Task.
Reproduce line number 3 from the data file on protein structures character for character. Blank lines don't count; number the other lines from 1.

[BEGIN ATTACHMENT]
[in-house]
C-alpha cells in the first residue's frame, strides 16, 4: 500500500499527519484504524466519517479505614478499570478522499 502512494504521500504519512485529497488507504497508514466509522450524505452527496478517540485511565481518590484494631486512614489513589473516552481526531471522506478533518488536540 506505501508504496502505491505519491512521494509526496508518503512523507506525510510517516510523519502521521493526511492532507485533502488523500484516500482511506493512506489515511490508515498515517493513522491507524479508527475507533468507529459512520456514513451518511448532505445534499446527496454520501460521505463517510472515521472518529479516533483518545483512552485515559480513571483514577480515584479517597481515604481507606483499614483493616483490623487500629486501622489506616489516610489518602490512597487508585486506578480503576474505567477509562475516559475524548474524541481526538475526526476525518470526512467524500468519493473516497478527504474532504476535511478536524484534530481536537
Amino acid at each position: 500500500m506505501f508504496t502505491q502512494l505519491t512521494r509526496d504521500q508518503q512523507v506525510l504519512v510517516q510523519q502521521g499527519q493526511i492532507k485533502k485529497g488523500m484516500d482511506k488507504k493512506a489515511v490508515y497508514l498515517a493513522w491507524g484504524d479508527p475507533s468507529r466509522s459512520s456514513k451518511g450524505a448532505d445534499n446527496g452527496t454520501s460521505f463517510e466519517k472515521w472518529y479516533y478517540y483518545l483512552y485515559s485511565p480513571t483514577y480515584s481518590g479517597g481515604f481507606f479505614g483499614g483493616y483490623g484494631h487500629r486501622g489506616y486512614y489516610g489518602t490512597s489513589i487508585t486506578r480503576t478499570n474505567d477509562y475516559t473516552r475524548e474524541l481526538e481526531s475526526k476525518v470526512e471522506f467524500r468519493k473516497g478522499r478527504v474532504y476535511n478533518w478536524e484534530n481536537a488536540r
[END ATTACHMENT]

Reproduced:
Amino acid at each position: 500500500m506505501f508504496t502505491q502512494l505519491t512521494r509526496d504521500q508518503q512523507v506525510l504519512v510517516q510523519q502521521g499527519q493526511i492532507k485533502k485529497g488523500m484516500d482511506k488507504k493512506a489515511v490508515y497508514l498515517a493513522w491507524g484504524d479508527p475507533s468507529r466509522s459512520s456514513k451518511g450524505a448532505d445534499n446527496g452527496t454520501s460521505f463517510e466519517k472515521w472518529y479516533y478517540y483518545l483512552y485515559s485511565p480513571t483514577y480515584s481518590g479517597g481515604f481507606f479505614g483499614g483493616y483490623g484494631h487500629r486501622g489506616y486512614y489516610g489518602t490512597s489513589i487508585t486506578r480503576t478499570n474505567d477509562y475516559t473516552r475524548e474524541l481526538e481526531s475526526k476525518v470526512e471522506f467524500r468519493k473516497g478522499r478527504v474532504y476535511n478533518w478536524e484534530n481536537a488536540r